Government says domestic rice prices may continue to rise

NEW DELHI: Domestic rice price is trending up and it “could continue to rise” due to low kharif production forecasts and an 11% increase in non-basmati rice exports, the Food Ministry said on Thursday.
The statement made in the fact sheet the ministry has issued details the reasoning behind the recent amendments to India’s rice export policy.
The ministry also said recent changes in India’s rice export rules “have helped keep domestic prices in check” without reducing the possibility of exports.
Earlier this month, the government banned the export of broken rice and imposed a 20% export tax on non-basmati rice to increase the domestic supply of rice-growing acreage in this kharif crop.
In its fact sheet, the Food Ministry said: “Domestic rice prices are on an upward trend and may continue to rise due to low production forecasts of around 6 million tons and an 11% increase in non-basmati rice exports. compared with the same period last year. ”
Retail price of rice increased 0.24% m-o-m, 2.46% m-o-m and 8.67% y-o-y on September 19. The 5-year average increased 15.14%. speak.
The domestic price of broken rice, which was Rs 16/kg on the open market, has risen to around Rs 22/kg in the states, it added.
Poultry and livestock farmers are most affected by the high prices of feed ingredients, the ministry said, adding that about 60-65% of input costs for poultry feed are from rice. plate.
“Any increase in raw material prices is reflected in the prices of poultry products such as milk, eggs, meat, etc., which increases food inflation,” the report notes.
According to the ministry, the international price of Indian non-basmati rice is selling around Rs 28-29/kg, which is higher than the domestic price. Imposing a 20% export tax on non-basmati rice will lead to a drop in rice prices.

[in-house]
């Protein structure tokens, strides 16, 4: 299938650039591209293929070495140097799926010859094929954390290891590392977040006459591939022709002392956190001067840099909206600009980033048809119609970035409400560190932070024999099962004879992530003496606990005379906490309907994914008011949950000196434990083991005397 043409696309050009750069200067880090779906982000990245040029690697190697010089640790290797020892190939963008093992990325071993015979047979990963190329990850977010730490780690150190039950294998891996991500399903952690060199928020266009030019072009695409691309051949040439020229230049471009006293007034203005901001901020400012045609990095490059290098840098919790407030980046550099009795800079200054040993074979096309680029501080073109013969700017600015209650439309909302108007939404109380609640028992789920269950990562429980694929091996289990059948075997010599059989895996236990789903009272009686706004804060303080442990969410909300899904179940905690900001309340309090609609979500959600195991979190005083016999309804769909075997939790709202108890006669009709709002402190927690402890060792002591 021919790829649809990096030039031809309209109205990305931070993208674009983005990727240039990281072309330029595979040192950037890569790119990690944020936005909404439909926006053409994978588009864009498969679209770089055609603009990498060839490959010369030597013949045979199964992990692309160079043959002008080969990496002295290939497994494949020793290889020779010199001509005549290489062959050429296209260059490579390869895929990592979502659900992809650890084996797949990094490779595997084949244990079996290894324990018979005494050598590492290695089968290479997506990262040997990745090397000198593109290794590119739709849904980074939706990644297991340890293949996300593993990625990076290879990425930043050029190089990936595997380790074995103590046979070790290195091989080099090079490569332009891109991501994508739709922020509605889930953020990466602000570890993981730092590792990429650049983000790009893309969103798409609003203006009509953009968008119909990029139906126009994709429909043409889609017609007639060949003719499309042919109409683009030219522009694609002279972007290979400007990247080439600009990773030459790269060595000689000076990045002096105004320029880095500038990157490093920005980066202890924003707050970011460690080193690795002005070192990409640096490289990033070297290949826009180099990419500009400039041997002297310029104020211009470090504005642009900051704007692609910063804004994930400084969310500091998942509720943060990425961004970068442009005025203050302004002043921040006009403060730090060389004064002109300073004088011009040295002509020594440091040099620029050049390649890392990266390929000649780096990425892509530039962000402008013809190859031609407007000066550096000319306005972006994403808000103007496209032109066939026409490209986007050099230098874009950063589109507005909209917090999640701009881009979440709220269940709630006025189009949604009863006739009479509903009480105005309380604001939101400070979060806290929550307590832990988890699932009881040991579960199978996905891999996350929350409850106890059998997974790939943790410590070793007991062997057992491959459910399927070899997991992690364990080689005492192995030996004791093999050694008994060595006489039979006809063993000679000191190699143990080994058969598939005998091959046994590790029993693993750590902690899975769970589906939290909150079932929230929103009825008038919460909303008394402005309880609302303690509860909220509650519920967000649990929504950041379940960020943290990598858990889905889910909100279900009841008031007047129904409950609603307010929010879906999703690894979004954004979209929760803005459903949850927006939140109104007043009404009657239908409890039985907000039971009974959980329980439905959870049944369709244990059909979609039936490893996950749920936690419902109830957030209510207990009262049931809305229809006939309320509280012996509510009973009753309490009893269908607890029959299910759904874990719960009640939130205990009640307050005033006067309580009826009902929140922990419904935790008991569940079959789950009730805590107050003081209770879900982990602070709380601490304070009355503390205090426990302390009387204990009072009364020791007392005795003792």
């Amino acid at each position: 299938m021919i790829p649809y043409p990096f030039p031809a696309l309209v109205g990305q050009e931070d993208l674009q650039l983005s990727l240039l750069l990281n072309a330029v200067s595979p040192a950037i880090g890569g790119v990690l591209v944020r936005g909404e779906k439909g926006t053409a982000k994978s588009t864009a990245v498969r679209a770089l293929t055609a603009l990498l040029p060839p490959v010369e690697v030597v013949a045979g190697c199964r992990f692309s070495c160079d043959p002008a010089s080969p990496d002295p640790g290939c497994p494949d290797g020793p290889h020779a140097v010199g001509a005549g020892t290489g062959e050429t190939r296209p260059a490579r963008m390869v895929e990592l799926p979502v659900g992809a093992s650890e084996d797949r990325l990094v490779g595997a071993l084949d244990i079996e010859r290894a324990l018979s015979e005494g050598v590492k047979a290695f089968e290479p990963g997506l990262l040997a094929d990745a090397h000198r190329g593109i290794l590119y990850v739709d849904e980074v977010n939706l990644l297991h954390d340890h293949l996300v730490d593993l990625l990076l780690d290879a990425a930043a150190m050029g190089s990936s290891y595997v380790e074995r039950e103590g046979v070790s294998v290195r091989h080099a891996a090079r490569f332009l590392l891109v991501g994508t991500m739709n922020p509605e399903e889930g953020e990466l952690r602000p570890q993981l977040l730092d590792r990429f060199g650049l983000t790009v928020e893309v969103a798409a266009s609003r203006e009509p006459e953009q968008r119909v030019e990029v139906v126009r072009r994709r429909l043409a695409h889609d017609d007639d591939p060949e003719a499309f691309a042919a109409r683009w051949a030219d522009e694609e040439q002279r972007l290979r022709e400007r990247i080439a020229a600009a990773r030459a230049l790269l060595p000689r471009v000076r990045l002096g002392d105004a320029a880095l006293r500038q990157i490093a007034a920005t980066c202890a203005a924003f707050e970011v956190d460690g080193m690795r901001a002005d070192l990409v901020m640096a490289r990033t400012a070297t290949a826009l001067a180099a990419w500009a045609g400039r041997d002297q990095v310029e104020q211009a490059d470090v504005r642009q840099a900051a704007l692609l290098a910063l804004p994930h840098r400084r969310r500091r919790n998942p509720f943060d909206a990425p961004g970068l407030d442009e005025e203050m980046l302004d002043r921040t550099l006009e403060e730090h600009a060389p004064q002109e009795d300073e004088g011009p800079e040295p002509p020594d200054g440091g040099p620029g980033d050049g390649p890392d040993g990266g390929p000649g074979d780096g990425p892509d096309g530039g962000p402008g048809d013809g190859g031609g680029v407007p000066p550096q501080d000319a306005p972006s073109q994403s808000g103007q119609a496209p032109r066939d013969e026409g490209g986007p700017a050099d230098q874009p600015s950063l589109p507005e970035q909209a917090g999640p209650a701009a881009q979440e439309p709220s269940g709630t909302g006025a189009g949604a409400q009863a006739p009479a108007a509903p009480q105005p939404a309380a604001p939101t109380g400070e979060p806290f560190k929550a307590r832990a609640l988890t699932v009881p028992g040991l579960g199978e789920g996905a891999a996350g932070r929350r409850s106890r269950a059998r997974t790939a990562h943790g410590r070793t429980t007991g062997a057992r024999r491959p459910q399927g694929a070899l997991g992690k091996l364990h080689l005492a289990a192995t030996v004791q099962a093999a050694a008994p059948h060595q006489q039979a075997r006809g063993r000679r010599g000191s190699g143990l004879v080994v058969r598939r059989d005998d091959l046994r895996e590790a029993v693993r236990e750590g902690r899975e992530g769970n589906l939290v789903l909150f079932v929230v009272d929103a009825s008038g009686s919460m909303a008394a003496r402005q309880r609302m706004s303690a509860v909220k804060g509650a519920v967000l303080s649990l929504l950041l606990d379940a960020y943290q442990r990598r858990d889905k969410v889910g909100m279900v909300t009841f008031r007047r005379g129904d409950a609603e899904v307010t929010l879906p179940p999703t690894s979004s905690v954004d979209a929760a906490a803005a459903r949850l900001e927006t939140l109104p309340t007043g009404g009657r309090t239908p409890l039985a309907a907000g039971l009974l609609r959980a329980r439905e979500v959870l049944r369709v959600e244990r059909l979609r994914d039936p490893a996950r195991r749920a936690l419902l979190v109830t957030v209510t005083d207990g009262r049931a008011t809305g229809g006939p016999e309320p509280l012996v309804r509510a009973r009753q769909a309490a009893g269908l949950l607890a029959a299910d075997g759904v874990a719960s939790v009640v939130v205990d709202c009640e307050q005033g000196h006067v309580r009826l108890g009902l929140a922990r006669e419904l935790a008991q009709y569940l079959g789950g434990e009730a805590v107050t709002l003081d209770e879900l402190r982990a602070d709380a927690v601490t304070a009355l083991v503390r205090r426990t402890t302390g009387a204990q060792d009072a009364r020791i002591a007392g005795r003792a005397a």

The ministry said domestic rice production is estimated to fall 6% to 104.99 million tonnes during the 2002-23 kharif crop.
The ban on exports of broken rice, used as poultry feed, was imposed after an increase in grain exports in recent months, putting pressure on the domestic market, the ministry added.
“This is an interim measure that has been taken because of concerns about the country’s food security in line with the achievement of the Sustainable Development Goals (SDGs).”
The changes were made under the pretext of the need to support the ethanol blending program to save oil import costs and help the livestock and poultry industry by reducing feed costs that affect prices. milk, meat. and eggs, it said.
The global demand for broken rice has increased as the geopolitical scenario has impacted the price movements of commodities, including those related to animal feed.
Broken rice exports have increased in the past four years to 21.31 thousand tons in April-August this year from 0.51 thousand tons in the same period last year, the ministry added.
The government has not made any changes in the policy regarding boiled rice so that farmers continue to get good remuneration. Similarly, there are no policy changes for basmati rice.

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